As a society, we all seem to be aware of the negative impact social media can have on our wellbeing.
But, conversely, social media is also becoming a positive place where people are able to unflinchingly describe their own mental health struggles.
And, within recent months, it's become obvious that celebrities - notably popstars - are leading by example, helping to break the taboo surrounding mental health.
Within the past few weeks alone, Bebe Rexha shared with her fans that she is bipolar, Ariana Grande has shown the impact of PTSD on her brain and Sam Smith has opened up about his anxiety.
The thing in common with all of these revelations?
They were made through Twitter or Instagram.
"For the longest time, I didn't understand why I felt so sick," American singer Bebe Rexha tweeted.
"Why I felt lows that made me not want to leave my house or be around people and why I felt highs that wouldn't let me sleep, wouldn't let me stop working or creating music. Now I know why.
"I'm bipolar and I'm not ashamed anymore. That is all.
"I don't want you to feel sorry for me," she added.
"I just want you to accept me. That's all. Love you."
Meanwhile, chart-topping Ariana Grande - who was performing at the Manchester Arena in May 2017 when 22 people died in an explosion - shared a scan of her brain to her Instagram stories.
One photo showed what she said was a healthy brain compared with a brain with PTSD, and then she posted another image showing her own brain.
"Hilarious and terrifying," Grande wrote, adding that the pics were "not a joke".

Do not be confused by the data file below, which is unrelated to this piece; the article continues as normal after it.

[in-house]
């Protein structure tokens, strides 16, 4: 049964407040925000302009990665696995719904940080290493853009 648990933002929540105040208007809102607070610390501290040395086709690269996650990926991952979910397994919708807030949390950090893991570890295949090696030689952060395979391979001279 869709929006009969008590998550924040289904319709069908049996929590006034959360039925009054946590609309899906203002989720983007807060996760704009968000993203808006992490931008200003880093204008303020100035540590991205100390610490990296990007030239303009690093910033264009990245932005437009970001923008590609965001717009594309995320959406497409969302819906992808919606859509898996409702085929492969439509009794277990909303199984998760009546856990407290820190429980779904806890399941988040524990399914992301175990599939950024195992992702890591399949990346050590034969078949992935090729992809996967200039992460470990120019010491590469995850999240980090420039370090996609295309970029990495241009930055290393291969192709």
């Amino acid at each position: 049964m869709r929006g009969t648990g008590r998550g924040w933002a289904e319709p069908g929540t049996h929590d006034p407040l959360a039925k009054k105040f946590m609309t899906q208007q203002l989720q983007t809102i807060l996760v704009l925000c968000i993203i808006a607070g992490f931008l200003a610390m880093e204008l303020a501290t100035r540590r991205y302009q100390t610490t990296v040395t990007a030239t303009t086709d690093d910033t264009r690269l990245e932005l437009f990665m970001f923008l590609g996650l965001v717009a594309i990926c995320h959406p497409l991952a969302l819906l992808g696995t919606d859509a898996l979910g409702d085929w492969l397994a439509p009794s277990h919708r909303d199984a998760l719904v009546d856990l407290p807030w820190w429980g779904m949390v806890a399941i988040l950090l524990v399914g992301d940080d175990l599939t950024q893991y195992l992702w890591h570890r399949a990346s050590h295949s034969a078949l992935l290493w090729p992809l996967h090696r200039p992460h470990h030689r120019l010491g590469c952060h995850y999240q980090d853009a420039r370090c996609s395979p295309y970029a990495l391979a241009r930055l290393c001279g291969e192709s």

She then later posted a selfie, captioned with the words "life is wild", "my brain is tired", and "she's trying her muthaf**kin best".
Sam Smith, who is on tour in South Africa, also chose Instagram stories to update his fans on how he is doing, writing, "Hey everyone, I just wanna be more open and honest and I think we should all be more honest about our life experiences on this platform because I think it's good for us all," the singer wrote.
"Plus, I'm addicted to Instagram, and I want it to be a healthy space, so here goes… The last week, or so I've been doing these incredible shows, and from my pics, I look super happy and calm and collected, and I am happy, and sometimes I am calm.
"But the last few weeks my anxiety has been SO F**KING INTENSE!! I can't even begin to explain…"
Thankfully, the examples above show that it's becoming more and more normal for musicians to open up online.
Other notable examples - which spawned headlines - from the past few weeks include Britney Spears confirming on Instagram that she was going into a mental health facility and Justin Bieber asking his fans to pray for him in a caption where he detailed his struggles with depression.
Musicians having poor mental health is, unfortunately, nothing new - as the Independent noted earlier this year,"Music is good for our health, so why are musicians suffering so much?"- but the difference seems to be, that, instead of it being touched on in interviews or in autobiographies, stars are choosing to share their own stories - on their own accord - via social media.
Which can only be a positive thing, when celebs are choosing to interact directly with fans who are sure to be experiencing similar things.
With the negative impact the digital world is having on body image, the bravery of popstars - who appear to have perfect lives - talking about the reality of their brains cannot be underestimated, especially when it's kickstarting a conversation about mental health which is more important than ever before.
Via our sister site Grazia.
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